Words matter. For some of us, they matter a whole lot more compared to others.
And because we’re humans interacting with other humans, sometimes something is said, and it hurts. It gets under our skin. We took it personally, well, because it was personal.
But where do you draw the line with taking things personally? When are we just being overly sensitive and taking on an accusation, a situation that has nothing to do with us?
How do you distinguish when something is just pushing your buttons versus being a legitimate upset?
Instead of that automatic reaction, or being a ball loose in a pinball machine, pinging away wherever that ball takes you, here are a few things to consider when digesting and assessing something that feels personal.
Assess. Is that other person’s rudeness really about you, or is it just a reflection of their own stuff and their own issues? Chances are high, when you step back, take a breath and assess, it’s rarely about you and it’s not personal at all.
Inquire. Take another perspective. Pivot, look at it differently. What else could that comment or behavior mean? If your neighbor didn’t wave at you, or someone didn’t smile at you, maybe they are in back pain (I know, right?)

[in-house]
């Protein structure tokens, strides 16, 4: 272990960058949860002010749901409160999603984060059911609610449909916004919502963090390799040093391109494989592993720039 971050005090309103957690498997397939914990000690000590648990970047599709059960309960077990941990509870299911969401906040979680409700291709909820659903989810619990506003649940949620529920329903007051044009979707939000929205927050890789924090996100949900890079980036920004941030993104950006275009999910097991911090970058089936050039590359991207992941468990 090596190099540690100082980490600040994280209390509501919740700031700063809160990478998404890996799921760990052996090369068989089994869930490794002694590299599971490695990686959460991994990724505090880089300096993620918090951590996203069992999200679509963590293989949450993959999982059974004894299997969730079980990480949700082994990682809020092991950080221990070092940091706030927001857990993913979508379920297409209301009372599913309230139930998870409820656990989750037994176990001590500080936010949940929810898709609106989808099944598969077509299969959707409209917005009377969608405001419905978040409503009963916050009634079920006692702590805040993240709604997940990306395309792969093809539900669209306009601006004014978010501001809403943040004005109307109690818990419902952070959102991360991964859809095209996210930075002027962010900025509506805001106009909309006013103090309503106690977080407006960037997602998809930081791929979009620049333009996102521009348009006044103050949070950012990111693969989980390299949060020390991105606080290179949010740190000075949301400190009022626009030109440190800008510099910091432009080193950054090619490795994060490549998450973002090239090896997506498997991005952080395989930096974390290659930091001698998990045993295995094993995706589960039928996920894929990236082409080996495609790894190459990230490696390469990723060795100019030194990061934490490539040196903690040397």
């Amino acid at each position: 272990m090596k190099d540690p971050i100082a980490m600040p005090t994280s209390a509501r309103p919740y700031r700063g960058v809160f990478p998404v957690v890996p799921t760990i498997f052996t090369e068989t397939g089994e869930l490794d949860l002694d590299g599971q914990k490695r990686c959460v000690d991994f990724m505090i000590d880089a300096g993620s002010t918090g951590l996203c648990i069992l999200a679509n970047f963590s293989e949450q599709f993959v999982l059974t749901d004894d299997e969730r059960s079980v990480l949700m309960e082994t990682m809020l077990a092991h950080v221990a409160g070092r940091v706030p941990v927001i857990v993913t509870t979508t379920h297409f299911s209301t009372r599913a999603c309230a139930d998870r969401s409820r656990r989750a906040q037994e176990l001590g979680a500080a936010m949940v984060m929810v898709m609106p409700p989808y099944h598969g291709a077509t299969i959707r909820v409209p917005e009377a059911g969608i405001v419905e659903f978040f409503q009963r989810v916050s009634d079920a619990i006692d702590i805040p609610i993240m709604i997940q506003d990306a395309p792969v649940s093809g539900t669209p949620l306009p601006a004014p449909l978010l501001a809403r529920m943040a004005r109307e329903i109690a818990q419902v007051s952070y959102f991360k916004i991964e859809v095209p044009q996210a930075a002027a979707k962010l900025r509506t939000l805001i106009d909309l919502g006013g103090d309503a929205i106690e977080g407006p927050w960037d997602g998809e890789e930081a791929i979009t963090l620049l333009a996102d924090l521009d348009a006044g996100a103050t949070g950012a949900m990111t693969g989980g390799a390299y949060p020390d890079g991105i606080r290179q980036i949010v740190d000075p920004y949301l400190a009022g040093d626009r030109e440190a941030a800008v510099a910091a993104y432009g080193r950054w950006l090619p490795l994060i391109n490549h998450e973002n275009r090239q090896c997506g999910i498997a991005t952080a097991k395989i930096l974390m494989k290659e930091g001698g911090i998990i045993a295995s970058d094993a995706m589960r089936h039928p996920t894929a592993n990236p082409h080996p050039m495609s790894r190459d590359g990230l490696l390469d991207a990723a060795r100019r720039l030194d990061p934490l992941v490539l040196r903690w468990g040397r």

Listen. If you feel emotional and want to react, let your emotions take a back seat and ask the person to explain more fully what they are sharing. Sometimes our knee jerk reaction is based upon the first few sentences of what someone is sharing and all explanations go out the window because we’re already gone down the path of taking it personally.
When you’re not in the heat of the moment of being reactive, here are a few more things to examine that may support you in a future circumstance that feels personal or attacking:
– Take another look and consider how an unbiased outsider would see the situation. That emotional distance allows you to look at things from other angles.
– Realize this one truth: You cannot please everyone. It’s never going to happen. Easing up on the attachment of pleasing people will start allowing you to take things a lot less personal.
– Know that you are never defined by any mistake or criticism. Feelings come and go. We’re human we make mistakes, it’s part of our experience. How you treat yourself when you make a mistake is what’s most important.
– You depend on you. This is a toughie. Your self-worth depends on you and you alone. No one can make you feel better. No one can stop you from feeling guilt, shame, or feelings of reactivity when you’re in the midst of taking something personally. Only you can do that for yourself.
Here’s one thing you do when you’re feeling especially reactive: Walk away.
Give yourself some time to digest the situation and to help you not say something that you’ll later regret. Taking that break can make all the difference.
And, we have to offer you kudos for your efforts.
It takes courage to look at yourself and discern if and when you’re taking things too personally.
We’re cheering you on.